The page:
At Coach, Stuart Vevers continued his courtship of the next gen, somewhat puzzlingly using a sterile suburban street for a runway set, complete with kids riding bikes and a woman walking a very chic Afghan Hound.
The thought, he said during a preview, was for people to be able to project their own memories onto the Coach world.
What the set lacked in specificity the collection made up for in its fairly narrow vision of ’90s style, with a lot of Kurt and Courtney, from skate rats in distressed shearling coats, graphic Ts and long shorts to grunge girls in floral, bow-bedecked baby-doll dresses and Mary Janes.
The strength of the collection was outerwear, oversized shearling coats in particular, which carried forward the brand’s intent to be more sustainable. They were made from vintage coats upcycled and reconstructed to create patchwork and other tactile effects, or cut into wrap skirts and ponchos.
“We’ve seen a lot from these initiatives; after we try them, we can take do them at a bigger scale,” Vevers said of how Coach’s (Re)Loved bag project that started on the runway led to the creation of an apprentice program to bring in new talent to expand the initiative.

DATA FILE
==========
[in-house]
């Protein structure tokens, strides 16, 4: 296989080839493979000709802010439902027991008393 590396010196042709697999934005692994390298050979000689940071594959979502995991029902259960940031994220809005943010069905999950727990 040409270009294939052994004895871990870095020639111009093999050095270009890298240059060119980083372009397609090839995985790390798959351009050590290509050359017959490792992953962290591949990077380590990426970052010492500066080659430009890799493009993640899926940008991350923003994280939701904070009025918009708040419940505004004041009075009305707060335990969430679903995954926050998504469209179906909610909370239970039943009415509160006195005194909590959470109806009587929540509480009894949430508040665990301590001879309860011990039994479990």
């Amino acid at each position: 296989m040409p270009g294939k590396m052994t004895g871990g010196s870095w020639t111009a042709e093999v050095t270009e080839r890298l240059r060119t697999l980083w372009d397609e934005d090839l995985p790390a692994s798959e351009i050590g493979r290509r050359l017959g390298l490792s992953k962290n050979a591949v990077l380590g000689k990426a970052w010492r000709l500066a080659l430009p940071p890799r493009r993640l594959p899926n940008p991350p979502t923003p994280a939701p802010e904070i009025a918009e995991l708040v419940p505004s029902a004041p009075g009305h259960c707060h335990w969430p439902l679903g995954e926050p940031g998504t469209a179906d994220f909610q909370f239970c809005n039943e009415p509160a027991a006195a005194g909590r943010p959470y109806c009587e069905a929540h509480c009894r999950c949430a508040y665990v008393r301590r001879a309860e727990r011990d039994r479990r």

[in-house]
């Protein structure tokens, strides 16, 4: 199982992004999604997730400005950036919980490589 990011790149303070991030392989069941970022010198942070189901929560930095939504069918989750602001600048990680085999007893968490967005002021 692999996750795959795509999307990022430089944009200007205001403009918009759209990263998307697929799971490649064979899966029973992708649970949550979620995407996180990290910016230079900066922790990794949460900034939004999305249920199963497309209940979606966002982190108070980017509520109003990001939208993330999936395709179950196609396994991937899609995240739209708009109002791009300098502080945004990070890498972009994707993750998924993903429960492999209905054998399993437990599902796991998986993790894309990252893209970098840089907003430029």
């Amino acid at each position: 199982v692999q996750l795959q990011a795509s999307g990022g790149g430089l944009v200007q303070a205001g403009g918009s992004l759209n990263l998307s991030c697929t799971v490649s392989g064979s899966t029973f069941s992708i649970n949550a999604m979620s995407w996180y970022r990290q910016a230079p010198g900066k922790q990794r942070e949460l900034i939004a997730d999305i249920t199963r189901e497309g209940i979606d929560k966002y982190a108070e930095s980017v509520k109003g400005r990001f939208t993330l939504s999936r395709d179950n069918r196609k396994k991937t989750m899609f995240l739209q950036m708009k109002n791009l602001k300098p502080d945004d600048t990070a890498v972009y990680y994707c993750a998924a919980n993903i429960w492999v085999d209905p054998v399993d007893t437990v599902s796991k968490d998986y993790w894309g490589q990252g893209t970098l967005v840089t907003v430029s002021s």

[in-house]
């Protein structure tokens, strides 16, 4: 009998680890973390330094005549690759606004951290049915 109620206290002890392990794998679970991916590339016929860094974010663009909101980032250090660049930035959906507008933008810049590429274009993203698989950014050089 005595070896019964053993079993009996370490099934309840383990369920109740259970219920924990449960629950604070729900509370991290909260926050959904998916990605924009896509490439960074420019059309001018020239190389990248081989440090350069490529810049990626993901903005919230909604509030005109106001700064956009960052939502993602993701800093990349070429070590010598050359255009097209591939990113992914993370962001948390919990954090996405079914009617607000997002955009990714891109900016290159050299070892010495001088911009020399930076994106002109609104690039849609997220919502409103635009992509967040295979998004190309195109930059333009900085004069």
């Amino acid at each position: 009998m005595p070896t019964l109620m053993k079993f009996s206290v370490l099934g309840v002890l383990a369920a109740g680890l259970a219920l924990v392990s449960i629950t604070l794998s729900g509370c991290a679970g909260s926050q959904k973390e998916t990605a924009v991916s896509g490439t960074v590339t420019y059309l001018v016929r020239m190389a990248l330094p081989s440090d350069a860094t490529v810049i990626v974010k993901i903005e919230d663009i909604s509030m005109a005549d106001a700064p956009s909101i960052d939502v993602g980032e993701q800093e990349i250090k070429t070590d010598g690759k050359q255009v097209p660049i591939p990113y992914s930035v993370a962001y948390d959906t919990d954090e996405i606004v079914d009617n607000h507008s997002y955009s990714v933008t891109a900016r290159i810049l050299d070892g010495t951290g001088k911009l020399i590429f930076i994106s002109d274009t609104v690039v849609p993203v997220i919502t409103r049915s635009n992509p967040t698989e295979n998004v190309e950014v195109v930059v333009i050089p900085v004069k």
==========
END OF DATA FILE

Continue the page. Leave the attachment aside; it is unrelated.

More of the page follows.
Other shearlings were enlivened with colorful plaid surface treatments, or tagged with graffiti.
In his exploration of leather, Vevers also had a fetish moment, following the spring collaboration with the Eagle Bar — shirtless models in turn-lock black leather vests, pants, whistle chokers or arm bands with keys.
Most of the bags played off of the brand’s heritage, including a kiss lock skinny tote, and a new hand-held box bag. There were also graffiti bags galore.
This is not your mother’s Coach, but clearly it wants to be America’s leather house where the next-gen might go for a coat, a vest or a great pair of leather pants.